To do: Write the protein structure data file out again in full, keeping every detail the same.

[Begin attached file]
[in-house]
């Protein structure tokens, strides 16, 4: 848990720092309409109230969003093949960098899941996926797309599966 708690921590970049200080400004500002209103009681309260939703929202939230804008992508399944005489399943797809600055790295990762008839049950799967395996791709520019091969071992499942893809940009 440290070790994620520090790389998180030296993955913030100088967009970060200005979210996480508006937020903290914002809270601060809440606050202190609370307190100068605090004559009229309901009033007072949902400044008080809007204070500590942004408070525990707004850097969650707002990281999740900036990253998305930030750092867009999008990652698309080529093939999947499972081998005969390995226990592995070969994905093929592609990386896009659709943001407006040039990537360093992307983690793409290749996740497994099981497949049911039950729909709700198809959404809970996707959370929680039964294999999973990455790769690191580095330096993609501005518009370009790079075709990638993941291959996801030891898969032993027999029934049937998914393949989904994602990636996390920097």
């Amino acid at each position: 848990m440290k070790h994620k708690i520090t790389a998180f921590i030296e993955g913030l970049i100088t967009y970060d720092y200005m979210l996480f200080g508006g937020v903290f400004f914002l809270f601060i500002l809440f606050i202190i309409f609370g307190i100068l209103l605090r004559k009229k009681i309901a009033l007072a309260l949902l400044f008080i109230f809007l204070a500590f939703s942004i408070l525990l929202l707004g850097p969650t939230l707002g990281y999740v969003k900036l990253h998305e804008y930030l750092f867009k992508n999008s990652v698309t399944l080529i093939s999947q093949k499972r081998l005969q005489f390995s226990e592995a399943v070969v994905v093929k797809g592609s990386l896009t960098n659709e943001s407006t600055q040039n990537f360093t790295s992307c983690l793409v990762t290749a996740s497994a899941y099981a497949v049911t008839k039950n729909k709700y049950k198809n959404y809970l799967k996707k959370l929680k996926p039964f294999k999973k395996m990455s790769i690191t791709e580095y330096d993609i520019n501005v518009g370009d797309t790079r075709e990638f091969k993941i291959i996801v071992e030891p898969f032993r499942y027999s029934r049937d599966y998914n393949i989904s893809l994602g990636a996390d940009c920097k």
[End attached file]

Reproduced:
[in-house]
């Protein structure tokens, strides 16, 4: 848990720092309409109230969003093949960098899941996926797309599966 708690921590970049200080400004500002209103009681309260939703929202939230804008992508399944005489399943797809600055790295990762008839049950799967395996791709520019091969071992499942893809940009 440290070790994620520090790389998180030296993955913030100088967009970060200005979210996480508006937020903290914002809270601060809440606050202190609370307190100068605090004559009229309901009033007072949902400044008080809007204070500590942004408070525990707004850097969650707002990281999740900036990253998305930030750092867009999008990652698309080529093939999947499972081998005969390995226990592995070969994905093929592609990386896009659709943001407006040039990537360093992307983690793409290749996740497994099981497949049911039950729909709700198809959404809970996707959370929680039964294999999973990455790769690191580095330096993609501005518009370009790079075709990638993941291959996801030891898969032993027999029934049937998914393949989904994602990636996390920097």
């Amino acid at each position: 848990m440290k070790h994620k708690i520090t790389a998180f921590i030296e993955g913030l970049i100088t967009y970060d720092y200005m979210l996480f200080g508006g937020v903290f400004f914002l809270f601060i500002l809440f606050i202190i309409f609370g307190i100068l209103l605090r004559k009229k009681i309901a009033l007072a309260l949902l400044f008080i109230f809007l204070a500590f939703s942004i408070l525990l929202l707004g850097p969650t939230l707002g990281y999740v969003k900036l990253h998305e804008y930030l750092f867009k992508n999008s990652v698309t399944l080529i093939s999947q093949k499972r081998l005969q005489f390995s226990e592995a399943v070969v994905v093929k797809g592609s990386l896009t960098n659709e943001s407006t600055q040039n990537f360093t790295s992307c983690l793409v990762t290749a996740s497994a899941y099981a497949v049911t008839k039950n729909k709700y049950k198809n959404y809970l799967k996707k959370l929680k996926p039964f294999k999973k395996m990455s790769i690191t791709e580095y330096d993609i520019n501005v518009g370009d797309t790079r075709e990638f091969k993941i291959i996801v071992e030891p898969f032993r499942y027999s029934r049937d599966y998914n393949i989904s893809l994602g990636a996390d940009c920097k």